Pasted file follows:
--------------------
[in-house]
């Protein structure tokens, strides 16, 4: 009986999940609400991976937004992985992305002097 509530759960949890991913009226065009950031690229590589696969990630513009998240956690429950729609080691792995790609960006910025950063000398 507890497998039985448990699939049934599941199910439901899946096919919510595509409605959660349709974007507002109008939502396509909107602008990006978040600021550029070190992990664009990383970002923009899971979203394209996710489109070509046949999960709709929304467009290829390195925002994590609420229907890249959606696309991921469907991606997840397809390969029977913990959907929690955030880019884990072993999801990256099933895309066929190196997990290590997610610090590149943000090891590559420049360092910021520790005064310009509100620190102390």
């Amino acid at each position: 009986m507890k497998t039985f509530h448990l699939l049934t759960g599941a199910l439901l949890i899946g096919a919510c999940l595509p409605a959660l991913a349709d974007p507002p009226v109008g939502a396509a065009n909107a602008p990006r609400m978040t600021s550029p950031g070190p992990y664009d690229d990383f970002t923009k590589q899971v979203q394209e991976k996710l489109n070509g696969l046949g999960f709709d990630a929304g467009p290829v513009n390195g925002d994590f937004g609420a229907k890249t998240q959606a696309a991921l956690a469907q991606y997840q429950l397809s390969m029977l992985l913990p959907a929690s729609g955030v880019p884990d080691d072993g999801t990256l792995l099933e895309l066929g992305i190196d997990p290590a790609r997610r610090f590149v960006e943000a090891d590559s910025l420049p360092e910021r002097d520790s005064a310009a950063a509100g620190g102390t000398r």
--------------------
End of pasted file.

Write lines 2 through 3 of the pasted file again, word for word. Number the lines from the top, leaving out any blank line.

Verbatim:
């Protein structure tokens, strides 16, 4: 009986999940609400991976937004992985992305002097 509530759960949890991913009226065009950031690229590589696969990630513009998240956690429950729609080691792995790609960006910025950063000398 507890497998039985448990699939049934599941199910439901899946096919919510595509409605959660349709974007507002109008939502396509909107602008990006978040600021550029070190992990664009990383970002923009899971979203394209996710489109070509046949999960709709929304467009290829390195925002994590609420229907890249959606696309991921469907991606997840397809390969029977913990959907929690955030880019884990072993999801990256099933895309066929190196997990290590997610610090590149943000090891590559420049360092910021520790005064310009509100620190102390």
């Amino acid at each position: 009986m507890k497998t039985f509530h448990l699939l049934t759960g599941a199910l439901l949890i899946g096919a919510c999940l595509p409605a959660l991913a349709d974007p507002p009226v109008g939502a396509a065009n909107a602008p990006r609400m978040t600021s550029p950031g070190p992990y664009d690229d990383f970002t923009k590589q899971v979203q394209e991976k996710l489109n070509g696969l046949g999960f709709d990630a929304g467009p290829v513009n390195g925002d994590f937004g609420a229907k890249t998240q959606a696309a991921l956690a469907q991606y997840q429950l397809s390969m029977l992985l913990p959907a929690s729609g955030v880019p884990d080691d072993g999801t990256l792995l099933e895309l066929g992305i190196d997990p290590a790609r997610r610090f590149v960006e943000a090891d590559s910025l420049p360092e910021r002097d520790s005064a310009a950063a509100g620190g102390t000398r």